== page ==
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CMSC INforMS: FDA: Gadolinium-based MRI Contrast Agents Pose Possible Brain Risk

Tuesday, July 28, 2015   (0 Comments)
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A statement from our CMSC leadership:
While the implications for MS patient care may need to be re-evaluated and changed in the future based on further studies of the possible safety risk of the deposits of gadolinium-based contrast agents (GBCAs) remaining in the brains of some patients who undergo repeated MRI scans, because currently available information does not identify any adverse health effects and because of the important benefit from the use of GBCAs in providing information regarding MS lesion activity, the use of GBCAs should remain a key and vital component of the MRI examination for the diagnosis and follow-up of patients with MS.

The FDA stated that clinicians should consider limiting GBCA use to clinical circumstances in which the additional information provided by the contrast is necessary and reassess the necessity of repetitive GBCA MRIs in established treatment protocols.




FDA: Gadolinium-based MRI Contrast Agents Pose Possible Brain Risk

The US Food and Drug Administration (FDA) is investigating the risk of brain deposits following repeated use of gadolinium-based contrast agents (GBCAs) for magnetic resonance imaging (MRI). Recent publications in the medical literature have reported that deposits of GBCAs remain in the brains of some patients who undergo four or more contrast MRI scans, long after the last administration. It is unknown whether these gadolinium deposits are harmful or can lead to adverse health effects.

The FDA, will study this possible safety risk further. The FDA is working with the research community and industry to understand the mechanism of gadolinium retention and to determine if there are any potential adverse health effects. Based on the need for additional information, at this time, FDA is not requiring manufacturers to make changes to the labels of GBCA products. Recent studies conducted in people and animals have confirmed that gadolinium can remain in the brain, even in individuals with normal kidney function. Available information does not identify any adverse health effects.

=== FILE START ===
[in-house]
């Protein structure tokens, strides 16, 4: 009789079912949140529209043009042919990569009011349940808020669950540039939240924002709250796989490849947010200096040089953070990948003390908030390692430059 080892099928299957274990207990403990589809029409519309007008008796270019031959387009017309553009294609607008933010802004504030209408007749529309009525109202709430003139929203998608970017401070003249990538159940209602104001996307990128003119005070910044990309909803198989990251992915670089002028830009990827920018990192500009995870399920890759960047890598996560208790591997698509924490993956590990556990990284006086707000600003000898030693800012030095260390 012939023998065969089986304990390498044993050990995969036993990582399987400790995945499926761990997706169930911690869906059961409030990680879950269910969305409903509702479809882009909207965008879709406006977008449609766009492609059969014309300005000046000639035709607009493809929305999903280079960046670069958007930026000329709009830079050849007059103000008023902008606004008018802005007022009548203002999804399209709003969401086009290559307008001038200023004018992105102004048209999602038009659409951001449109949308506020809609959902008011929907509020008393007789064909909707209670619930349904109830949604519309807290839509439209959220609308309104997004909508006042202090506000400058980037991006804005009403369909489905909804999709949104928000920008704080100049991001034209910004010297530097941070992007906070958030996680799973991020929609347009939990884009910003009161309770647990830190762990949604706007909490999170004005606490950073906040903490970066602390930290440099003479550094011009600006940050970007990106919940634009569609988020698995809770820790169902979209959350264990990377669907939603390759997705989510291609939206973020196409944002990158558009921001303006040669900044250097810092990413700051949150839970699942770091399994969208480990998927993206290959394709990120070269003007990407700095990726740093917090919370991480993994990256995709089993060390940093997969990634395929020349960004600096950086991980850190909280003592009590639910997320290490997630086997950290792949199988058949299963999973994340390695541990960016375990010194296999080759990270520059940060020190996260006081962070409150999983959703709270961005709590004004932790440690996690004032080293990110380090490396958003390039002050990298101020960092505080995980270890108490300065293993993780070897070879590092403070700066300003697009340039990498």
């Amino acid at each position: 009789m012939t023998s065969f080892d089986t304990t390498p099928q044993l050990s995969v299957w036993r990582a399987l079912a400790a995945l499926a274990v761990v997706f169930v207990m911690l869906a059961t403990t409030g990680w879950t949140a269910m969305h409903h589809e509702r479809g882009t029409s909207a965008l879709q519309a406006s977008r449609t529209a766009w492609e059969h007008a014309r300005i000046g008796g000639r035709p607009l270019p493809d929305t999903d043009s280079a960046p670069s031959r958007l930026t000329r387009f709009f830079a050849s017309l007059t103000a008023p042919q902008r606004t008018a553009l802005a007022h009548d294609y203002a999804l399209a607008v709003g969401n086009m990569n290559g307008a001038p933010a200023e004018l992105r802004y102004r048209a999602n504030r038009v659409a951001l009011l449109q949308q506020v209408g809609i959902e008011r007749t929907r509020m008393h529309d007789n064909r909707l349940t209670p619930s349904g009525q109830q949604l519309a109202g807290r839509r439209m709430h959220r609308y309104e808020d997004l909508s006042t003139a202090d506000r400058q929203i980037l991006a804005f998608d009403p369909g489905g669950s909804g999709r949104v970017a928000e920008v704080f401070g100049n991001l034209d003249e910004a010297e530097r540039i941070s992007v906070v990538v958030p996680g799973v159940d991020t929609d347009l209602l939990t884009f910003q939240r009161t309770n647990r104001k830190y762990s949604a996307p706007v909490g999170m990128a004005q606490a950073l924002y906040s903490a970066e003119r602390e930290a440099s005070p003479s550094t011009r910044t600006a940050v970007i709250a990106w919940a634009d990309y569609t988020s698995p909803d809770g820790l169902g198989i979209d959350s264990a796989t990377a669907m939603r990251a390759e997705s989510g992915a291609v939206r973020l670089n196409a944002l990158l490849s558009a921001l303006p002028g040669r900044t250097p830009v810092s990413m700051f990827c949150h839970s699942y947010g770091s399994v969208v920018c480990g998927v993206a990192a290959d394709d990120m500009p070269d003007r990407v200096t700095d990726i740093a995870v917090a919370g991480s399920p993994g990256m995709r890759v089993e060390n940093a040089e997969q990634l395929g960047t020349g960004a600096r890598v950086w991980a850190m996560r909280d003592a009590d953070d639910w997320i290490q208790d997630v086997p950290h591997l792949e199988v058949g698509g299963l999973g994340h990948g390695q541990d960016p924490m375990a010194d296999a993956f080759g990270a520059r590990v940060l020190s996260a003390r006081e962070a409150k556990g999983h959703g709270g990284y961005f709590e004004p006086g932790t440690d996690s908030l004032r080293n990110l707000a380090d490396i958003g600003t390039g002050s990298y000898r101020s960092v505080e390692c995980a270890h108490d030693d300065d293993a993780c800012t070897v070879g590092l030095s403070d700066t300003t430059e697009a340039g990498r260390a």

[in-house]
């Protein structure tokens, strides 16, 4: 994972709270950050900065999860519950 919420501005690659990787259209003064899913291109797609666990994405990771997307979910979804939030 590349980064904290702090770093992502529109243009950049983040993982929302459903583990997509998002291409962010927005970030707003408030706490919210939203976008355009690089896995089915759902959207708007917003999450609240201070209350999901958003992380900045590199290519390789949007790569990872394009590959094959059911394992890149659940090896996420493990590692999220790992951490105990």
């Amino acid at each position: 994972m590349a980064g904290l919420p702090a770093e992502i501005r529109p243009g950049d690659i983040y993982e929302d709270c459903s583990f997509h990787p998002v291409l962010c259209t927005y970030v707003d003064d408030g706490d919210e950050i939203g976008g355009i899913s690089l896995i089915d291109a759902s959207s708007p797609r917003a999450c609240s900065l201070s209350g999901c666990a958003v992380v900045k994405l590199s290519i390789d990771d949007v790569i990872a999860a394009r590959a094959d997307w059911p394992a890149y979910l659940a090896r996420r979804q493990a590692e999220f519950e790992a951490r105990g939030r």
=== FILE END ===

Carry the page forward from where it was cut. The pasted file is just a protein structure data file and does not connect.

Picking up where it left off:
The FDA recommends that to reduce the potential for gadolinium accumulation, health care professionals should consider limiting GBCA use to clinical circumstances in which the additional information provided by the contrast is necessary. Health care professionals are also urged to reassess the necessity of repetitive GBCA MRIs in established treatment protocols.

Health care professionals are encouraged to report adverse events or side effects related to the use of these products to the FDA's MedWatch Safety Information and Adverse Event Reporting Program.

Source: American Academy of Neurology



A statement from our CMSC leadership:
While the implications for MS patient care may need to be re-evaluated and changed in the future based on further studies of the possible safety risk of the deposits of gadolinium-based contrast agents (GBCAs) remaining in the brains of some patients who undergo repeated MRI scans, because currently available information does not identify any adverse health effects and because of the important benefit from the use of GBCAs in providing information regarding MS lesion activity, the use of GBCAs should remain a key and vital component of the MRI examination for the diagnosis and follow-up of patients with MS.

The FDA stated that clinicians should consider limiting GBCA use to clinical circumstances in which the additional information provided by the contrast is necessary and reassess the necessity of repetitive GBCA MRIs in established treatment protocols.




CMSC Disclaimer
The industry news information and articles are for informational purposes only, and are not intended to represent any trends, partnerships, commitments, or research of the Consortium of MS Centers or any of it's members in any way whatsoever, nor should any party be libel in any way to the reader or to any other person, firm or corporation reading this industry news section. Although the CMSC site includes links providing direct access to other Internet sites, CMSC takes no responsibility for the content or information contained on those other sites, and does not exert any editorial or other control over those other sites. CMSC is providing information and services on the Internet as a benefit and service in furtherance of CMSC's nonprofit and tax-exempt status. CMSC makes no representations about the suitability of this information and these services for any purpose.


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